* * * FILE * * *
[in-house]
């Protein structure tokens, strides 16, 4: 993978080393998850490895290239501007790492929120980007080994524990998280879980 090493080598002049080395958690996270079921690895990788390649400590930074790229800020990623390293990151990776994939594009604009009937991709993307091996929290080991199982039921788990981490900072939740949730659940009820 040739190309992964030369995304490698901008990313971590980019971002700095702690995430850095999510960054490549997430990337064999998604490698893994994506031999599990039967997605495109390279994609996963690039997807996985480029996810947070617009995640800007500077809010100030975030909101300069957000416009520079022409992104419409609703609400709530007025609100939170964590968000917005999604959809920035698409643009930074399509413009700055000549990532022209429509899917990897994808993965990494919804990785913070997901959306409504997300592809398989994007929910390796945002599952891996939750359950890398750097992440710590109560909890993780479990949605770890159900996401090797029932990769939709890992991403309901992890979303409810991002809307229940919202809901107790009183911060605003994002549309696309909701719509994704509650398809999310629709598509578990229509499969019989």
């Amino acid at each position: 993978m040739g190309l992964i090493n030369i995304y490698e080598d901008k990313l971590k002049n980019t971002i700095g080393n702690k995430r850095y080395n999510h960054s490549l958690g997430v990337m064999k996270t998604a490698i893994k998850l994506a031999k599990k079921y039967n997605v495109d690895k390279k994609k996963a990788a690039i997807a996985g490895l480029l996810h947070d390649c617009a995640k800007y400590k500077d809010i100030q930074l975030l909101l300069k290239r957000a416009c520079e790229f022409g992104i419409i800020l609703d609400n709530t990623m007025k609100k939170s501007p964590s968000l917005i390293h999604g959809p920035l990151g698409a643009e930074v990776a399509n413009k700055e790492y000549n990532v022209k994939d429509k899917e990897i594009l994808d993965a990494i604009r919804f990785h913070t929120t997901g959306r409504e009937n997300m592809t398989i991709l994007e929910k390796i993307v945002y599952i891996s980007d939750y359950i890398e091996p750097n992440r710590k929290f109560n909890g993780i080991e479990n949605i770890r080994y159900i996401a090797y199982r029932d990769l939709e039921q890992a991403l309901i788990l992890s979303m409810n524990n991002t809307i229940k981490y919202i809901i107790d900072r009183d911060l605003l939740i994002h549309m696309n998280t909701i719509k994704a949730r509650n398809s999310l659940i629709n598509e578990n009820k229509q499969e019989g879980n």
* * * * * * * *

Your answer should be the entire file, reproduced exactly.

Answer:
[in-house]
């Protein structure tokens, strides 16, 4: 993978080393998850490895290239501007790492929120980007080994524990998280879980 090493080598002049080395958690996270079921690895990788390649400590930074790229800020990623390293990151990776994939594009604009009937991709993307091996929290080991199982039921788990981490900072939740949730659940009820 040739190309992964030369995304490698901008990313971590980019971002700095702690995430850095999510960054490549997430990337064999998604490698893994994506031999599990039967997605495109390279994609996963690039997807996985480029996810947070617009995640800007500077809010100030975030909101300069957000416009520079022409992104419409609703609400709530007025609100939170964590968000917005999604959809920035698409643009930074399509413009700055000549990532022209429509899917990897994808993965990494919804990785913070997901959306409504997300592809398989994007929910390796945002599952891996939750359950890398750097992440710590109560909890993780479990949605770890159900996401090797029932990769939709890992991403309901992890979303409810991002809307229940919202809901107790009183911060605003994002549309696309909701719509994704509650398809999310629709598509578990229509499969019989």
């Amino acid at each position: 993978m040739g190309l992964i090493n030369i995304y490698e080598d901008k990313l971590k002049n980019t971002i700095g080393n702690k995430r850095y080395n999510h960054s490549l958690g997430v990337m064999k996270t998604a490698i893994k998850l994506a031999k599990k079921y039967n997605v495109d690895k390279k994609k996963a990788a690039i997807a996985g490895l480029l996810h947070d390649c617009a995640k800007y400590k500077d809010i100030q930074l975030l909101l300069k290239r957000a416009c520079e790229f022409g992104i419409i800020l609703d609400n709530t990623m007025k609100k939170s501007p964590s968000l917005i390293h999604g959809p920035l990151g698409a643009e930074v990776a399509n413009k700055e790492y000549n990532v022209k994939d429509k899917e990897i594009l994808d993965a990494i604009r919804f990785h913070t929120t997901g959306r409504e009937n997300m592809t398989i991709l994007e929910k390796i993307v945002y599952i891996s980007d939750y359950i890398e091996p750097n992440r710590k929290f109560n909890g993780i080991e479990n949605i770890r080994y159900i996401a090797y199982r029932d990769l939709e039921q890992a991403l309901i788990l992890s979303m409810n524990n991002t809307i229940k981490y919202i809901i107790d900072r009183d911060l605003l939740i994002h549309m696309n998280t909701i719509k994704a949730r509650n398809s999310l659940i629709n598509e578990n009820k229509q499969e019989g879980n």